Alycia Baumgardner scored two third-round knockdowns en route to a hard-fought decision win over France’s Elhem Mekhaled to secure undisputed status at super-featherweight, before Amanda Serrano found herself thrust into a similarly tough battle against a relentless Erika Cruz display – also victorious on points – setting up a Katie Taylor rematch for May 20, with the Irish undisputed lightweight star watching ringside and making a post-fight appearance too.
Baumgardner’s power proves too much for Mekhaled
99-89, 99-89, 98-90: Alycia Baumgardner (c) bt. Elhem Mekhaled via unanimous decision, becomes undisputed world champion at super-featherweight
- “I thought it was a great performance. I started my period today so that should tell you us women can do it all. We knew she [Mekhaled] was tough, salute to her, she kept coming like a champion should,” the 28-year-old assesses her display in post-fight ringside interview
- “We want the big fights, this showed me there are levels to this – we want Katie Taylor, I want that challenge, that’s how I know where [and how good] I am,” American has reiterated desire to fight Taylor-Serrano 2 winner and is open to Mikaela Mayer rematch
The knockout punch she craved in the build-up didn’t arrive as planned, but it didn’t matter: newly-crowned undisputed super-featherweight champion Baumgardner was very close on a few occasions but outpointed a gamely Mekhaled showing during the evening’s co-main event.
The ringside judges’ scorecards were wider than I had it, and Baumgardner was guilty of punching herself out a few times in search of that ferocious finish.
Considering what was at stake, and the star-studded names watching ringside, her overenthusiasm in parts was understandable but alarming. Simply put, she needs to review the film and must pace herself better if she wants to succeed against the sport’s toughest challenges.
That’s not to say Mekhaled, ending a near nine-month layoff here, didn’t bring her best – she did – and caused the powerful American problems. She timed her shots better in the early going, landing well as Baumgardner’s face was already a cherry red colour after the first round.
Deciding to trade power punches in the pocket didn’t bode well for the 31-year-old though, as the unified champion took her time landing body shots and the cleaner work in close.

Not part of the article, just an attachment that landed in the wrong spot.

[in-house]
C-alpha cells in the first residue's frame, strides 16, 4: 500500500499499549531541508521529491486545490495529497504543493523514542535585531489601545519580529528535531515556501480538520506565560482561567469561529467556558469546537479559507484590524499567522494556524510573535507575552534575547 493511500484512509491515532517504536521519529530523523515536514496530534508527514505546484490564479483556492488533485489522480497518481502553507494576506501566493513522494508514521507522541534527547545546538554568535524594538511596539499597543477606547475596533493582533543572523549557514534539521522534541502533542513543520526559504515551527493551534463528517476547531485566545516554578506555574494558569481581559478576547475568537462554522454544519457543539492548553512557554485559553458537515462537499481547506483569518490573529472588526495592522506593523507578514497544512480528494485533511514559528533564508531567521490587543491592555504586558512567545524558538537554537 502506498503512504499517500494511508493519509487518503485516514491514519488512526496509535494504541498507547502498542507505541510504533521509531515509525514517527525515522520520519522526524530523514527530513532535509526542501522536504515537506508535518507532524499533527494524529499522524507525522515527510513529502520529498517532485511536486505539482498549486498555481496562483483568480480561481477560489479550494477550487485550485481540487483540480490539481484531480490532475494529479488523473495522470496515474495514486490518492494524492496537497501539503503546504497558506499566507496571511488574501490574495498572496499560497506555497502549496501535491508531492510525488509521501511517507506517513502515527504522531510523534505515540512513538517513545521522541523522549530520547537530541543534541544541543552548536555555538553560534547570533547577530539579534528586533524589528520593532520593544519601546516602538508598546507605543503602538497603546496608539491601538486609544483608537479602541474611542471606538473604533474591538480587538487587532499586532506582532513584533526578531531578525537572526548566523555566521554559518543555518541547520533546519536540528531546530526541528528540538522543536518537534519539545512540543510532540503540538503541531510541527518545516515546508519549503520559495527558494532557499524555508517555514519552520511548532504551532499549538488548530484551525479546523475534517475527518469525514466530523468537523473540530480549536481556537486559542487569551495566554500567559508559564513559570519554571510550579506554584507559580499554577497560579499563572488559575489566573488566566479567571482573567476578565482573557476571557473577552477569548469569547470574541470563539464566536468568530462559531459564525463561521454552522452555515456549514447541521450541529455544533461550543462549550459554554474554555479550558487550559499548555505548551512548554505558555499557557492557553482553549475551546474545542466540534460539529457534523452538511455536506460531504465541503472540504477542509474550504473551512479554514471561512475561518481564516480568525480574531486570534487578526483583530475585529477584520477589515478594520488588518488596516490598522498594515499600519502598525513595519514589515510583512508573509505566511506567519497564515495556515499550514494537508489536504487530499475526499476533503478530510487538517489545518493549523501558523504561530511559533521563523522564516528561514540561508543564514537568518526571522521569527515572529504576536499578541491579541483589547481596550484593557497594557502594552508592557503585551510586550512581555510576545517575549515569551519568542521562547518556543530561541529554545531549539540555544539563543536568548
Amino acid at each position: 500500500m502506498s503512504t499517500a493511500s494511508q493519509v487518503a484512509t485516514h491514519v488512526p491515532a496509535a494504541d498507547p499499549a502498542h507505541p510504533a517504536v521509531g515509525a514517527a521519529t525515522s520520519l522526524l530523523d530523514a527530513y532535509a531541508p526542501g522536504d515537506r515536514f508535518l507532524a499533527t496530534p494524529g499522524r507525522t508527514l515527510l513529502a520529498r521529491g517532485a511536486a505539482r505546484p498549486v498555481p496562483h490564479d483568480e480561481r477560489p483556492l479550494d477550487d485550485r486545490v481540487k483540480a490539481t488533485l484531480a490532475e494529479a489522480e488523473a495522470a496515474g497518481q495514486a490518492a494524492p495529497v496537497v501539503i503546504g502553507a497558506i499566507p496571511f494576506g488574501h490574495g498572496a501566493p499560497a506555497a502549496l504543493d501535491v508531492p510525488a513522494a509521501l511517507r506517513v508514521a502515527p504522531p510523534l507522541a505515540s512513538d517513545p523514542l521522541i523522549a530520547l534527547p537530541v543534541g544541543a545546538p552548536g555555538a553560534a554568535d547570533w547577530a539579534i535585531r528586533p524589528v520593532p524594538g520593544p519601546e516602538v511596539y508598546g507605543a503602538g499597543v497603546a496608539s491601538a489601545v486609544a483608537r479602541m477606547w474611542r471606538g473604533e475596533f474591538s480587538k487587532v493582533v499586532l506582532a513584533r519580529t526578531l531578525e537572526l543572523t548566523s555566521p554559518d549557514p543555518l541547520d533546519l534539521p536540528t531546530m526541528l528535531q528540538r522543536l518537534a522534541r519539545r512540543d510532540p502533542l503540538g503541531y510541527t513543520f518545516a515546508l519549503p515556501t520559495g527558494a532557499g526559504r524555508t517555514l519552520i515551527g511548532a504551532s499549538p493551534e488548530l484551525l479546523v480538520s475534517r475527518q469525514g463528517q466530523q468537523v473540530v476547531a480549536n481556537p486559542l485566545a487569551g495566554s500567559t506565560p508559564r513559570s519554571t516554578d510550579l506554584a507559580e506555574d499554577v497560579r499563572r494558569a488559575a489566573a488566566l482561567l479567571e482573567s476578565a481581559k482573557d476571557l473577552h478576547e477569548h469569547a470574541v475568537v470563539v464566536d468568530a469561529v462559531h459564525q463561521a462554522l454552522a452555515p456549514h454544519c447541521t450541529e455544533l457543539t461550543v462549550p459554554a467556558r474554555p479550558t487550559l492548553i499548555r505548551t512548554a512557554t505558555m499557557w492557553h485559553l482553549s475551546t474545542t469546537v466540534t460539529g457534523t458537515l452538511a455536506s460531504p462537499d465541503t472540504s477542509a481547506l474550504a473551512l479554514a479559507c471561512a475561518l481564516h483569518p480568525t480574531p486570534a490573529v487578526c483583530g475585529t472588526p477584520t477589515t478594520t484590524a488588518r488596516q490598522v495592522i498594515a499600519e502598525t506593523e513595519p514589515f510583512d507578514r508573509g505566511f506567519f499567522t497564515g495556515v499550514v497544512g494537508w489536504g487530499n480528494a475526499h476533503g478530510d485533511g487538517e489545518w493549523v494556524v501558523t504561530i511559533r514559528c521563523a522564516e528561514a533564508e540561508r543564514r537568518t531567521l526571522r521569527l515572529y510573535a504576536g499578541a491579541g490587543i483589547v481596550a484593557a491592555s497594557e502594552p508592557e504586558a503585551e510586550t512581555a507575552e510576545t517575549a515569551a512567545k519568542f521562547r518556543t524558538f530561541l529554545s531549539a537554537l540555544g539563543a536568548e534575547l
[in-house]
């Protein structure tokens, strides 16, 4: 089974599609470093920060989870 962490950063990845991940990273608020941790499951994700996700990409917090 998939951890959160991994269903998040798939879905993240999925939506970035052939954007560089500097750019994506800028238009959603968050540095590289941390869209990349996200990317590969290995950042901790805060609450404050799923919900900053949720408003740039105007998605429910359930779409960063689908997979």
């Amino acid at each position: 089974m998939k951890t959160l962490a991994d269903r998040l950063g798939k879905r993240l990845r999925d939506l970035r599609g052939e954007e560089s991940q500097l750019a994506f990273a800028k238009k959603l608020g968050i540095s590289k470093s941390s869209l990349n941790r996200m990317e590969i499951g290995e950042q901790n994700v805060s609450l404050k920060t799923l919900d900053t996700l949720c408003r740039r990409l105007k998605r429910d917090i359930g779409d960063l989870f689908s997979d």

Right on cue in the third, an overhand right hand dropped Mekhaled. She was still on unsteady legs after the first knockdown and found herself baited into another furious flurry with her back to the ropes, as Baumgardner threw more than 15 punches to floor her once more.
Given the intense pace and an eagerness to finish things prematurely in the third, it was no surprise to hear the commentators confirm Baumgardner was breathing heavy between rounds.
She essentially took the fourth off, having failed to get the stoppage, but that down round gave Mekhaled a chance to recover and unleash her own attacks once more without much resistance.
R5 was more of the same, Mekhaled refusing to go away in the face of danger and instead staying active, pesky with her punch output.
Former WBC light-middleweight champion Tony Harrison, Baumgardner’s head trainer, told her in no uncertain terms: throw one-twos and stop settling for single shots before the seventh.
R6 was another competitive round that could’ve gone either way, and he wasn’t satisfied with his charge’s punch selection. She listened intently and in the subsequent round, wobbled the Frenchwoman again after connecting with a powerful flurry up against the ropes.
Again, Mekhaled’s legs were shaky and she was frantically trying to hold on up close with survival in sight after being firmly second best – this was Baumgardner’s first clear round since a 10-7 in the third. That success wouldn’t last though, as the spirited challenger won the next two.
Landing more power punches, Alycia looked to be clearly tiring, was flat-footed and not moving her head often enough to evade sneaky shots.
That didn’t make for a good visual, but Baumgardner dug deep to finish strong in the final round as both landed haymakers and her body work appeared to pay dividends.
After seeing her narrowly outpoint Mikaela Mayer last October, it was refreshing to see a new wrinkle to the Detroit native’s repertoire.